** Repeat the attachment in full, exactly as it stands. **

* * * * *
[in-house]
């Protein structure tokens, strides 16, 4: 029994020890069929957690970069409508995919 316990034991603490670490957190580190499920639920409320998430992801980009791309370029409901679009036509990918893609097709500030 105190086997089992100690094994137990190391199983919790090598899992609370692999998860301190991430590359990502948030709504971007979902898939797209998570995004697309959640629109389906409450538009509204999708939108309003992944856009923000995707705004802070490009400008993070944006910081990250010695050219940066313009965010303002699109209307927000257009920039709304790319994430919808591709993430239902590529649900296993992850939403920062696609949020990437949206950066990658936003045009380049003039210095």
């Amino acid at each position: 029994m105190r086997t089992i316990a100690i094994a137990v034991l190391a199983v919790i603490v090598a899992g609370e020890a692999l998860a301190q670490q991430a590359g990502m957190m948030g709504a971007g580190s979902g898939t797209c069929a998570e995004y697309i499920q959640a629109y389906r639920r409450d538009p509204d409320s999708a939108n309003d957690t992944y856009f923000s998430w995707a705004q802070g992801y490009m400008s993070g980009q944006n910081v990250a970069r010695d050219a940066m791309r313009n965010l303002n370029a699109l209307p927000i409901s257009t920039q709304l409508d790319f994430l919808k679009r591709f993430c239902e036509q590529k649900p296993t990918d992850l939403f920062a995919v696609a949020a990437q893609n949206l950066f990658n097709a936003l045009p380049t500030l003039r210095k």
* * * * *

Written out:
[in-house]
């Protein structure tokens, strides 16, 4: 029994020890069929957690970069409508995919 316990034991603490670490957190580190499920639920409320998430992801980009791309370029409901679009036509990918893609097709500030 105190086997089992100690094994137990190391199983919790090598899992609370692999998860301190991430590359990502948030709504971007979902898939797209998570995004697309959640629109389906409450538009509204999708939108309003992944856009923000995707705004802070490009400008993070944006910081990250010695050219940066313009965010303002699109209307927000257009920039709304790319994430919808591709993430239902590529649900296993992850939403920062696609949020990437949206950066990658936003045009380049003039210095």
């Amino acid at each position: 029994m105190r086997t089992i316990a100690i094994a137990v034991l190391a199983v919790i603490v090598a899992g609370e020890a692999l998860a301190q670490q991430a590359g990502m957190m948030g709504a971007g580190s979902g898939t797209c069929a998570e995004y697309i499920q959640a629109y389906r639920r409450d538009p509204d409320s999708a939108n309003d957690t992944y856009f923000s998430w995707a705004q802070g992801y490009m400008s993070g980009q944006n910081v990250a970069r010695d050219a940066m791309r313009n965010l303002n370029a699109l209307p927000i409901s257009t920039q709304l409508d790319f994430l919808k679009r591709f993430c239902e036509q590529k649900p296993t990918d992850l939403f920062a995919v696609a949020a990437q893609n949206l950066f990658n097709a936003l045009p380049t500030l003039r210095k």